Information Scaffolding is a user-centered approach to information design; a method devised to aid "everyday" authors in information composition. Information Scaffolding places a premium on audience-centered documents by emphasizing the information needs and motivations of a multimedia document's intended audience. The aim of this method is to structure information in such a way that an intended audience can gain a fuller understanding of the information presented and is able to incorporate knowledge for future use. Information Scaffolding looks to strengthen the quality of a document's impact both on the individual and on the broader, ongoing disciplinary discussion, by better couching a document's contents in a manner relevant to the user.
Thus far, instructional research design has presented varying suggested guidelines for the design of multimedia instructional materials (technical animations, dynamic computer simulations, etc.), primarily do's and don'ts. The unique difference here is that Information Scaffolding is suggesting an initial methodology designed to address the information and educational needs of a document's intended audience. Information Scaffolding is an adaptation of well-established user-centered design approaches applied to information design in an attempt to provide "everyday" authors with a flexible and yet structured procedure for how to construct "everyday" documents capable of improving knowledge transfer.
The Information Scaffolding method is characterized by 3-pillars. The first is a learning primer designed to inform "everyday" authors about a few key concepts related to learning, including the number of cells in the brain and the roles of prior knowledge and attention in learning. The second is a set of methods which help "everyday" authors begin to construct audience-centered documents, tailored to a unique audience. The two key methods for audience assessment are the concept inventory and the audience demography. The third is a set of 7 design heuristics which are suggested design principles aid the author with information design. These 7 principles are: Information Metaphor, Conceptual Chunking/Information Density, Wayfinding & Navigation, Prioritization of Key Information, Temporal & Spatial Relationships, Global & Local Perspectives and finally the use of Complementary Media.
This dissertation is an introduction to and analysis of the Information Scaffolding method as applied to the design and construction of short technical animation projects. This dissertation begins with an introduction to the foundations of the Information Scaffolding method. The second portion of the dissertation is devoted to the evaluation of the Technical Animation Research Study, which uses a combination of qualitative and quantitative methods. The dissertation concludes with a revision of the Information Scaffolding method presented in light of the study's results.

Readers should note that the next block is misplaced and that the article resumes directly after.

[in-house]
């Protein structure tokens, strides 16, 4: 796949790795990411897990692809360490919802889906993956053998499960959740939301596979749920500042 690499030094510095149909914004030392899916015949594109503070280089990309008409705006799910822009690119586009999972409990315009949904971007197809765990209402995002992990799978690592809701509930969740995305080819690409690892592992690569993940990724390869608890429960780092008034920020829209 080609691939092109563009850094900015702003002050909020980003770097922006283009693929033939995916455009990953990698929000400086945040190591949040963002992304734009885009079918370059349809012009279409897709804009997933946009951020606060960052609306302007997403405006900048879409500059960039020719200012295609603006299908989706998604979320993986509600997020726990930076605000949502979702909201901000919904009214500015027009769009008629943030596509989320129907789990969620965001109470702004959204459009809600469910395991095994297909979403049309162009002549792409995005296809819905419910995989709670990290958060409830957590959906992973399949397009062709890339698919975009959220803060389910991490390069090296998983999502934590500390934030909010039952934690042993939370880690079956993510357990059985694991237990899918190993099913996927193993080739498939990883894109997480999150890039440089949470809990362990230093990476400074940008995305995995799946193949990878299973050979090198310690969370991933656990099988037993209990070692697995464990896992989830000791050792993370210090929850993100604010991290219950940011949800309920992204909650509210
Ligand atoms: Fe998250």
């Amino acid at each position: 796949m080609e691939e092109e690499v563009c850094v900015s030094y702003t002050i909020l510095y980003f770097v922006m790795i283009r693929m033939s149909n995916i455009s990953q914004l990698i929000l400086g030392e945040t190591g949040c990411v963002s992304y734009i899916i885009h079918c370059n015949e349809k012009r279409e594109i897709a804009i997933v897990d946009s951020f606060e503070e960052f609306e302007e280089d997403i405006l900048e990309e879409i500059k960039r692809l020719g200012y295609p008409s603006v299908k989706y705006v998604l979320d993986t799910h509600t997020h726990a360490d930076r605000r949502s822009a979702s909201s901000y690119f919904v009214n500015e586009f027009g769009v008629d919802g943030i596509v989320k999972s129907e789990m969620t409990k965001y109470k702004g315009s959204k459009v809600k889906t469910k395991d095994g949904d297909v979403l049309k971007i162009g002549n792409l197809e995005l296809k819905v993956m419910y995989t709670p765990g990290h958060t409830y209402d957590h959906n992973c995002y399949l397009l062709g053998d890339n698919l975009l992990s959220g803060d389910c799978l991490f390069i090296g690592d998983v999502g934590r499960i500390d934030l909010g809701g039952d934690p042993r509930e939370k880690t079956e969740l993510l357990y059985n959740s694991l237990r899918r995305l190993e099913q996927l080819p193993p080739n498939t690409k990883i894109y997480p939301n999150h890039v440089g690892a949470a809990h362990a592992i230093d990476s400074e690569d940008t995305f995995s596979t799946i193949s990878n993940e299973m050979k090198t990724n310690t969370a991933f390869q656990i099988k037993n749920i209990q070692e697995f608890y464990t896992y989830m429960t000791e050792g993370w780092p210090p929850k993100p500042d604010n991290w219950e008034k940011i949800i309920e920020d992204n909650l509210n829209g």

How and under what circumstances does the Information Scaffolding approach aid in the construction of technical animations? The evaluation of the Information Scaffolding method is a simple author-directed, user-centered approach to improved understanding, and begins in this dissertation by looking at the technical animation process and products from three perspectives:
1. Author Scaffolding. Scaffolded Design Implementation: How do the authors implement the Information Scaffolding Framework?
2. End Users/Intended Audience - Audience Perceptions & Comprehension. What are the perceptions and the degree of comprehension of the animations by audience members?
3. Content Analysis: What characterizes the content of the finished product?
Conclusions: When scaffolded projects were authored by students without formal scaffolding training, the scaffolded projects were more memorable than the unscaffolded projects (memory being the precursory step to learning). Participants also felt that the scaffolded projects provided a more complete description of the devices.
Additionally, audience members estimated that they would need to watch scaffolded projects fewer times in order to be able to explain the assembly and operation of the described devices.
After the characterization and ranking of test bed Technical Animation projects, the major insight was that groups who had a small number of well articulated message goals ranked best in all measures, including audience perception and comprehension, project grade and content analysis.
The research study revealed opportunities for iterative improvement of the 2008 version of the Information Scaffolding methodology. The revised methodology includes: a learning primer reading requirement, a revamped set of questions for the audience demography, a document mission statement of purpose, and a more structured process for integrating the results of the concept inventory and audience assessment.
Six new considerations presented themselves as a result of this study: Project Framing, Project Storyline, Time Design, Vocabulary & Nomenclature, Misperception & Misconception, Visual Distinction. Each of these concepts is represented in the Information Scaffolding methodology in a form accessible to the "everyday" author.